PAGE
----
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Hydraulic oil and glass spills on City streets and in Gated Communities

By Michael Hahn posted 01-04-2021 04:13 PM

I'm the Solid Waste Manager for the City of Port St. Lucie, Florida. We have been experiencing an ongoing problem with hydraulic oil spills and glass spills on GSP side loaders.  With regards to glass spills, these trucks from my understanding weren't designed for recycling but rather, for the collection of solid waste. Is that true? The contractor is currently retrofitting these trucks to mitigate the glass spills.

Regarding hydraulic oil spills, as I write this, we had a large hydraulic spill in a gated community. And I don't know why, but the gated communities seem to get the lions share of the spills. We have quite a few of them so I suppose the law of averages would be in play. And... its never a small spill or leak. We have a private contractor doing our solid waste hauling. I'm asking the membership, what are your experiences with glass and oil spills. Is this relatively common? How do you or your contractor remediate the oil stains? What have you done as a Manager or Department Head to combat this problem? Does your municipality haul there own garbage or do you contract that out as we do? Thank you.
1 comment



02-08-2021 05:37 PM

Hi Michael, 

I'm the Solid Waste Superintendent in the City of Medicine Hat in Alberta, Canada Our MSW is collected in-house using our own staff, both waste and compost. The curbside recyclable collection is contracted out. In regards to hydraulic staining, it does happen in both operations meaning our own collection and with the current recyclable contractor. This even with a newer collection fleet 2018-2020 and yes it never seems to fail in gated communities or new subdivisions! All trucks are equipped with a bag of absorbent (Oil-Dri or similar) and when the driver notices the leak we remove the truck from the route and dispatch a service truck to immediately apply the absorbent and work it in and eventually sweep up with a broom. This practice usually allows us to keep the clean up in-house and the residents happy. The trick is to get on it as quickly as possible. I wish I could say the same for the contractor as we can only suggest similar practices.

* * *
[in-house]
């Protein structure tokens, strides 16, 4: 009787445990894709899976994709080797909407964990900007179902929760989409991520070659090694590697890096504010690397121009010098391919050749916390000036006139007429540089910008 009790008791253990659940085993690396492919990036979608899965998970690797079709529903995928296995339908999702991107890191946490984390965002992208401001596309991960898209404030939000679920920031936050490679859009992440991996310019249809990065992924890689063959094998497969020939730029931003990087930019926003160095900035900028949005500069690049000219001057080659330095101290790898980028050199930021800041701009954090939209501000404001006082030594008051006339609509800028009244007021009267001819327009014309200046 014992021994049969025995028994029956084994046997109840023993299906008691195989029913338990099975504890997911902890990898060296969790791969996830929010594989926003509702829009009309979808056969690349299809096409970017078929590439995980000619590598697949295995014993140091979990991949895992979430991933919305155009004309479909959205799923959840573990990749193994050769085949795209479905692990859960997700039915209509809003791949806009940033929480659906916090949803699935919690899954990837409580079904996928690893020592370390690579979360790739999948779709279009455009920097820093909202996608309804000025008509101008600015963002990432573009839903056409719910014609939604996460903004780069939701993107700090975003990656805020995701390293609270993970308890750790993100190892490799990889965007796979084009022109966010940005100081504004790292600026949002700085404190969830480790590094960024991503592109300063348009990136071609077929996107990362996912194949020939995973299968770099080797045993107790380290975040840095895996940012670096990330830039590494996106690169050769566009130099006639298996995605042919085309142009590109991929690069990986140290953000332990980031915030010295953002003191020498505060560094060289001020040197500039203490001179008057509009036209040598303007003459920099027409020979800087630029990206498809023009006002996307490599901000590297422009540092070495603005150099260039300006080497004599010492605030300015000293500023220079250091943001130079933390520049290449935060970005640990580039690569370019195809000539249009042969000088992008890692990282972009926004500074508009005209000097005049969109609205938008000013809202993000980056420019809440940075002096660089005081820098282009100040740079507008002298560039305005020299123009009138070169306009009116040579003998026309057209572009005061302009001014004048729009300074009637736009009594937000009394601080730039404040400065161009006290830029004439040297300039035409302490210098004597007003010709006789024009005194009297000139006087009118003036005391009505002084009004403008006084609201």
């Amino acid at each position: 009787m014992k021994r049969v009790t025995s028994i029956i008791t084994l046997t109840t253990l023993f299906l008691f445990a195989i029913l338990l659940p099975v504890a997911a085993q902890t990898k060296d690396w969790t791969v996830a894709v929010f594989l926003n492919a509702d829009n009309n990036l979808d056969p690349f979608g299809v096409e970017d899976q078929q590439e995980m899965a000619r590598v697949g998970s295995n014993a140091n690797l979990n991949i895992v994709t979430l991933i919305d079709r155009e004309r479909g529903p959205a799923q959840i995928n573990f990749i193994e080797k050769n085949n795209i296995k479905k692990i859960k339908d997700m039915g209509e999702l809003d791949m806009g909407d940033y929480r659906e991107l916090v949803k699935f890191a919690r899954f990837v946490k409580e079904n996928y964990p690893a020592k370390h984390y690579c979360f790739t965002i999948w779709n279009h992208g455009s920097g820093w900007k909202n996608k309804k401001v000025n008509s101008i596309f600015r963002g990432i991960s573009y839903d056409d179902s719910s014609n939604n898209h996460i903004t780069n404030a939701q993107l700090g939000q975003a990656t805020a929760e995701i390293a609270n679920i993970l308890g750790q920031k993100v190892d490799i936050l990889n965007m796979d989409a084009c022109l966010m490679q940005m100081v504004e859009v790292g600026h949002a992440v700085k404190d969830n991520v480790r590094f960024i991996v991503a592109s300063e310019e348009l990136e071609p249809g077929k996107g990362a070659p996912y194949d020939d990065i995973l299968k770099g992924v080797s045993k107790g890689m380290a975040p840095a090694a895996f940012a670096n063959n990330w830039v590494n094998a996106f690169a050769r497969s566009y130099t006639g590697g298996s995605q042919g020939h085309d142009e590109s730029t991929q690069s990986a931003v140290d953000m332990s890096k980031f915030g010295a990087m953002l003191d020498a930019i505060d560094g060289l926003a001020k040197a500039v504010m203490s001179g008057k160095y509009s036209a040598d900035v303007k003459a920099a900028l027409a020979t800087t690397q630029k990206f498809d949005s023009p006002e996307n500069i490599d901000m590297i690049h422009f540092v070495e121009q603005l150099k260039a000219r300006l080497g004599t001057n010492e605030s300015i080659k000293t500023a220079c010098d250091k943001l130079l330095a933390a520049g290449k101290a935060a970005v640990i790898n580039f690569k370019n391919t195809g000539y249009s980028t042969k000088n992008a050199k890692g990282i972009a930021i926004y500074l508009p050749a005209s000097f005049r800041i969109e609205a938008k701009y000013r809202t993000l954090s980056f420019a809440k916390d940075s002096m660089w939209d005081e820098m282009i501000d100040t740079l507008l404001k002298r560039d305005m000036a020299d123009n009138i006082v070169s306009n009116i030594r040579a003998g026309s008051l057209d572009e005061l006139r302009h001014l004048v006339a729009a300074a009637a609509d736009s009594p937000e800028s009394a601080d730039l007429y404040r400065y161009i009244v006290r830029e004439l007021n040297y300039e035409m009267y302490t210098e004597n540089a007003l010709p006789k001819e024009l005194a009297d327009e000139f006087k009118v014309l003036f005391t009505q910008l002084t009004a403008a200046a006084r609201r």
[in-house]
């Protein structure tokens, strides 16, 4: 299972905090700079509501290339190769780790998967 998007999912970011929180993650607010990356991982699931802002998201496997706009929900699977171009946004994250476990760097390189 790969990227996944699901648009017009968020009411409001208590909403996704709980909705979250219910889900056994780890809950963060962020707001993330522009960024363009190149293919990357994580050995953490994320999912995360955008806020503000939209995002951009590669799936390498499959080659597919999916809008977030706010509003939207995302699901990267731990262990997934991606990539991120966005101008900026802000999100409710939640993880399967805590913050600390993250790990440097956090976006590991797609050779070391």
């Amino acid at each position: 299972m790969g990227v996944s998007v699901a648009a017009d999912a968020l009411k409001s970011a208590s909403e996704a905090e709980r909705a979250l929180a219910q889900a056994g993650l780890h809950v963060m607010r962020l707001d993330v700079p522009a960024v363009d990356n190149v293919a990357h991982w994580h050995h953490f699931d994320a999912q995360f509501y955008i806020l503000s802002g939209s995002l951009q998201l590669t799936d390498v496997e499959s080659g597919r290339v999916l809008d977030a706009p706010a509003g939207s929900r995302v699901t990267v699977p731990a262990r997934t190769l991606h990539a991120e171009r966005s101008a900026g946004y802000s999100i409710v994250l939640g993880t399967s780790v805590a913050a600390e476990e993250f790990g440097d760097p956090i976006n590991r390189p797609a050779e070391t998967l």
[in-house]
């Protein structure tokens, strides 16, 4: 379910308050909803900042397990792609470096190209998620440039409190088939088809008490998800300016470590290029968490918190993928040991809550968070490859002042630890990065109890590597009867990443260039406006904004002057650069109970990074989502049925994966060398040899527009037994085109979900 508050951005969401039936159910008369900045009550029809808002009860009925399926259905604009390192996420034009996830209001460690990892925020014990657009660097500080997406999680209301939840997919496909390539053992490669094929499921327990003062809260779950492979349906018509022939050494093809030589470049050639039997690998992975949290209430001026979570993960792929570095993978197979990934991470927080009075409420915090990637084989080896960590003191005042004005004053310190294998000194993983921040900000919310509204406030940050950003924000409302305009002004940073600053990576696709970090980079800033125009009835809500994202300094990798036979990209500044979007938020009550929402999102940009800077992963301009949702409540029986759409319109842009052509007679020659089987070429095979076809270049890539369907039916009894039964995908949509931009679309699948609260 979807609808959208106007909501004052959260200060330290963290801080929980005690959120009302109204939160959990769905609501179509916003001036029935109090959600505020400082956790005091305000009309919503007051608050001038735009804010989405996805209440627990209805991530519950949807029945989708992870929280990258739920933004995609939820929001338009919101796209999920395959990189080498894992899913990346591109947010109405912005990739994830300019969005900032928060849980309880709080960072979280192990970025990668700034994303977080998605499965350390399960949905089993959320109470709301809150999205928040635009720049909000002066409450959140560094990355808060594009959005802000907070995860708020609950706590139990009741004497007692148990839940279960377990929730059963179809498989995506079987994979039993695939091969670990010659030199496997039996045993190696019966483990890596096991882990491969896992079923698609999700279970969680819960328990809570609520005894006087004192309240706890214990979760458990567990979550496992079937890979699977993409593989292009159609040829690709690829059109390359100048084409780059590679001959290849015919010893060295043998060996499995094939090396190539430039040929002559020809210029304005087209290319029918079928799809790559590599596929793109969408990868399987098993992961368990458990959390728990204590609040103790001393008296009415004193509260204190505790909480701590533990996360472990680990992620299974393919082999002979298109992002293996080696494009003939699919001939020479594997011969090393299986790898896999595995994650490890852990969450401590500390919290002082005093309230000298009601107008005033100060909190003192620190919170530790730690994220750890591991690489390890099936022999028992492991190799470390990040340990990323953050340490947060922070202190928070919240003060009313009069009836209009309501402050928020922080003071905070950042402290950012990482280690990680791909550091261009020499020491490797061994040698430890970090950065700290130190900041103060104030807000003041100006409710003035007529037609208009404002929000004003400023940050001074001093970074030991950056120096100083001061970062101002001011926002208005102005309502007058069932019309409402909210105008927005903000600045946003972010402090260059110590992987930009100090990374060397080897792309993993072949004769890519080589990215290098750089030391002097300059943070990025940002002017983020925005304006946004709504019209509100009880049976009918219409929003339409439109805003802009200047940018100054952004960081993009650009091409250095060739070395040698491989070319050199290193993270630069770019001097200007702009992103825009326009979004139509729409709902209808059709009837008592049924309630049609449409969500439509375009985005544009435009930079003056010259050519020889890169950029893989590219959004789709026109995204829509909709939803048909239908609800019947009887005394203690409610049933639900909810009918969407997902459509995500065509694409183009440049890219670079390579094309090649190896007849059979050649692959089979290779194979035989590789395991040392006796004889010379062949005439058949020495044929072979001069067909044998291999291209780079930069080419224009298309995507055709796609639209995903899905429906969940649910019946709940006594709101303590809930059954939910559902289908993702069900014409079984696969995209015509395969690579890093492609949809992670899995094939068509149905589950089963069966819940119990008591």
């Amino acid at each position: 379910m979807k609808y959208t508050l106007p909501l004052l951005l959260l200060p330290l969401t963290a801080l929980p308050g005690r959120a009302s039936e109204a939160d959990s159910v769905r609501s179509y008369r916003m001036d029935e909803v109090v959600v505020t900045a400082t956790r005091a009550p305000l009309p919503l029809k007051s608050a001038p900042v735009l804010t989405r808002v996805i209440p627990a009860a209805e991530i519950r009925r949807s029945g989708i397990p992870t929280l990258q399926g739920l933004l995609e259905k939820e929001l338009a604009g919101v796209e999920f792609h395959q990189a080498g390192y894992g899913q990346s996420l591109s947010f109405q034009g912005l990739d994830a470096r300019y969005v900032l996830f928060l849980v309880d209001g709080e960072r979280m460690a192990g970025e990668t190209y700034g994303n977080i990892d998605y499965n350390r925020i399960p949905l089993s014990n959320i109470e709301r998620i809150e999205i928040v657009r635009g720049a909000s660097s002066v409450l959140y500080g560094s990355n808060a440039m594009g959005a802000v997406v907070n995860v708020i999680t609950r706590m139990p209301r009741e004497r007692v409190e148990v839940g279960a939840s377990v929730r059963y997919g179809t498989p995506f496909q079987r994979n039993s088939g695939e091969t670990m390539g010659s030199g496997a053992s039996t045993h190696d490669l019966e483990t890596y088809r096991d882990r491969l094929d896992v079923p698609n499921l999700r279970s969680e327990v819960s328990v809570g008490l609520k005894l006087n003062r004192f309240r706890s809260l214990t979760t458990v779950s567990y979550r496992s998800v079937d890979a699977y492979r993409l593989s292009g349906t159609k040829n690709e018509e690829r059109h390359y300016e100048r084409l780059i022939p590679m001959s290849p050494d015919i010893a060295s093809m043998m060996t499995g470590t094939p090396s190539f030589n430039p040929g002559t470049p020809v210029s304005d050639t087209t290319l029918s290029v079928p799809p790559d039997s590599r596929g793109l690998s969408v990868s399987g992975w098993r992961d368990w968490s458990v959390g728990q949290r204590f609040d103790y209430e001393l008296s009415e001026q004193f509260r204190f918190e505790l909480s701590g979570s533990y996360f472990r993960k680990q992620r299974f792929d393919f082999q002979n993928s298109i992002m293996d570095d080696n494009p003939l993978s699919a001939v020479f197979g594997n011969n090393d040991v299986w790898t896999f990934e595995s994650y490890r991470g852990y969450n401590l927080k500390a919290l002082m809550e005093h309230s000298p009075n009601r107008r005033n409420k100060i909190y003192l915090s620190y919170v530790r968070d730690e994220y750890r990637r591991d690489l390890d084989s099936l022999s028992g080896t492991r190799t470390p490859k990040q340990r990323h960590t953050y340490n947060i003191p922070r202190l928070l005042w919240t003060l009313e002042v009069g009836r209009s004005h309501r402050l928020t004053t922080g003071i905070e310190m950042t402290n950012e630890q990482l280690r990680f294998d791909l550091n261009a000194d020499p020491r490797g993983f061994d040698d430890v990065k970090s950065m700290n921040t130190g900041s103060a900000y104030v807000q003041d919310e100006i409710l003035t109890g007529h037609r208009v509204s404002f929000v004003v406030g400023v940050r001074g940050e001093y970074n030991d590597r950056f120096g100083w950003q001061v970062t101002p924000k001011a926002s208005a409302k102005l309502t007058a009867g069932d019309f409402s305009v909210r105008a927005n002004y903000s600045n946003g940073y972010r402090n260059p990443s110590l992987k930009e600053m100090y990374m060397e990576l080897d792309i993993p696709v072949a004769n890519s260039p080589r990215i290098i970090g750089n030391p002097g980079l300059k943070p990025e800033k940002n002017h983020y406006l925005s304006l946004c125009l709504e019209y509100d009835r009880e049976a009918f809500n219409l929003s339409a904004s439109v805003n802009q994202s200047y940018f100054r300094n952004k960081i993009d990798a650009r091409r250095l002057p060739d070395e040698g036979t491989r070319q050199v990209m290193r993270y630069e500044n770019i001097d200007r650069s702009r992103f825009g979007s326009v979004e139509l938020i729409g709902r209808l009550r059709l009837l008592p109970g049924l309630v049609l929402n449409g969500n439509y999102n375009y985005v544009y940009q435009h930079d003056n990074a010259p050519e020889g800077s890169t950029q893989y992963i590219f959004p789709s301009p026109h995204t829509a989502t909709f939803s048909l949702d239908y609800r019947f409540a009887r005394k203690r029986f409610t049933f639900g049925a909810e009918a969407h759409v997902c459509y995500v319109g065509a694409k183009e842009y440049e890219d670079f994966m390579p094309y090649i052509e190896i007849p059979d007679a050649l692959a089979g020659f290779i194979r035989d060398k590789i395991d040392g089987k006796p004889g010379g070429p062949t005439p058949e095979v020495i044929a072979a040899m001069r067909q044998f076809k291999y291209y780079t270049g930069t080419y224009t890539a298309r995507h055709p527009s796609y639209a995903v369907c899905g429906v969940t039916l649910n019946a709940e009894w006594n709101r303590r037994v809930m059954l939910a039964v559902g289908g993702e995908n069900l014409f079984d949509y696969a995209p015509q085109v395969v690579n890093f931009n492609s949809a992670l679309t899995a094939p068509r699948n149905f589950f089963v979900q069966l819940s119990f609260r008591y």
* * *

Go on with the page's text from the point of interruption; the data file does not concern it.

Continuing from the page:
In regards to glass, we have made glass a prohibited item in the curbside program due to safety of the collector and sorters. We do still accept this material at our recycle depot drop offs within the City. These depots acted as our entire recycle program prior to the rollout of curbside in 2018. Now it acts as an overflow for the curbside program when people exceed the cart size (95G),live in a multi-dwelling unit or have larger packaging from big ticket items. 

Take Care